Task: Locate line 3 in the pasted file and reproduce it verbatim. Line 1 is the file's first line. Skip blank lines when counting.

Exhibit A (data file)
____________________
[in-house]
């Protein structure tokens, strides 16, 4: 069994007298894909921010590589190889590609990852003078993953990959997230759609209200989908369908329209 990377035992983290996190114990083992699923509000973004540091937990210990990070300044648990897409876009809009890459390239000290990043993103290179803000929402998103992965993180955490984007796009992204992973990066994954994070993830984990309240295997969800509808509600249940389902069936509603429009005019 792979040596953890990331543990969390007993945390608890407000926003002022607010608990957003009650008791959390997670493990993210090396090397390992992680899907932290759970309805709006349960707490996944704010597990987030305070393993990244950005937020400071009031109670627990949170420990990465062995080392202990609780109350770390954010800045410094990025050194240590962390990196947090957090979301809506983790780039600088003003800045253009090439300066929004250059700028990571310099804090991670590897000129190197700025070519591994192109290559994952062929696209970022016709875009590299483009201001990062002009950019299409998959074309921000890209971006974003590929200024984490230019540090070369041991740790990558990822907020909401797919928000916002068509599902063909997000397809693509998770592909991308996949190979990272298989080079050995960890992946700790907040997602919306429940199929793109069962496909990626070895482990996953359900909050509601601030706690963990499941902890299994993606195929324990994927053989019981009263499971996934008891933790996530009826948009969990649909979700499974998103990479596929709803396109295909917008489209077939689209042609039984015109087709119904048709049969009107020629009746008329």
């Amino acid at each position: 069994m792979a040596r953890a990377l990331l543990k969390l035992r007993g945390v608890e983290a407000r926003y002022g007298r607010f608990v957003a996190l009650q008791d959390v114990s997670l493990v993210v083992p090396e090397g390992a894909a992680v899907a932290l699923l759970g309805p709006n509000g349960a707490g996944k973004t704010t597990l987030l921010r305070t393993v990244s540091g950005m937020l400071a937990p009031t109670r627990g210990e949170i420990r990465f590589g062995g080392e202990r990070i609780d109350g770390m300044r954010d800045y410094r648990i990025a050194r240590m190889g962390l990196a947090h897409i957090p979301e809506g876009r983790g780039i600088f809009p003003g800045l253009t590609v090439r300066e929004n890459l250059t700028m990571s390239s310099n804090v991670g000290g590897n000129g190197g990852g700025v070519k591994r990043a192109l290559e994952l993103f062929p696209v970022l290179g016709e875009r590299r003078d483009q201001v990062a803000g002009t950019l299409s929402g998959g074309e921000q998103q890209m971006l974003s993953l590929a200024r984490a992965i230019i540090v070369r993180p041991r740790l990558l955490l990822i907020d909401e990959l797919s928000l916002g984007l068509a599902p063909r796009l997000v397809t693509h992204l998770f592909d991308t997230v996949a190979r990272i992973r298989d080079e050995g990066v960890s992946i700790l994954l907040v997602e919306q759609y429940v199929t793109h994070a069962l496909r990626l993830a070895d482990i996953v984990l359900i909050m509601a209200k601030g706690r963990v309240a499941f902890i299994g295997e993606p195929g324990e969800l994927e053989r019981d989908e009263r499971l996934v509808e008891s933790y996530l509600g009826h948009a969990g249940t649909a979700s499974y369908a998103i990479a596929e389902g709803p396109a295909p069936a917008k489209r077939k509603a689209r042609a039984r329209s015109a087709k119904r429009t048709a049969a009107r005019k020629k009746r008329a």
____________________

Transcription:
């Amino acid at each position: 069994m792979a040596r953890a990377l990331l543990k969390l035992r007993g945390v608890e983290a407000r926003y002022g007298r607010f608990v957003a996190l009650q008791d959390v114990s997670l493990v993210v083992p090396e090397g390992a894909a992680v899907a932290l699923l759970g309805p709006n509000g349960a707490g996944k973004t704010t597990l987030l921010r305070t393993v990244s540091g950005m937020l400071a937990p009031t109670r627990g210990e949170i420990r990465f590589g062995g080392e202990r990070i609780d109350g770390m300044r954010d800045y410094r648990i990025a050194r240590m190889g962390l990196a947090h897409i957090p979301e809506g876009r983790g780039i600088f809009p003003g800045l253009t590609v090439r300066e929004n890459l250059t700028m990571s390239s310099n804090v991670g000290g590897n000129g190197g990852g700025v070519k591994r990043a192109l290559e994952l993103f062929p696209v970022l290179g016709e875009r590299r003078d483009q201001v990062a803000g002009t950019l299409s929402g998959g074309e921000q998103q890209m971006l974003s993953l590929a200024r984490a992965i230019i540090v070369r993180p041991r740790l990558l955490l990822i907020d909401e990959l797919s928000l916002g984007l068509a599902p063909r796009l997000v397809t693509h992204l998770f592909d991308t997230v996949a190979r990272i992973r298989d080079e050995g990066v960890s992946i700790l994954l907040v997602e919306q759609y429940v199929t793109h994070a069962l496909r990626l993830a070895d482990i996953v984990l359900i909050m509601a209200k601030g706690r963990v309240a499941f902890i299994g295997e993606p195929g324990e969800l994927e053989r019981d989908e009263r499971l996934v509808e008891s933790y996530l509600g009826h948009a969990g249940t649909a979700s499974y369908a998103i990479a596929e389902g709803p396109a295909p069936a917008k489209r077939k509603a689209r042609a039984r329209s015109a087709k119904r429009t048709a049969a009107r005019k020629k009746r008329a």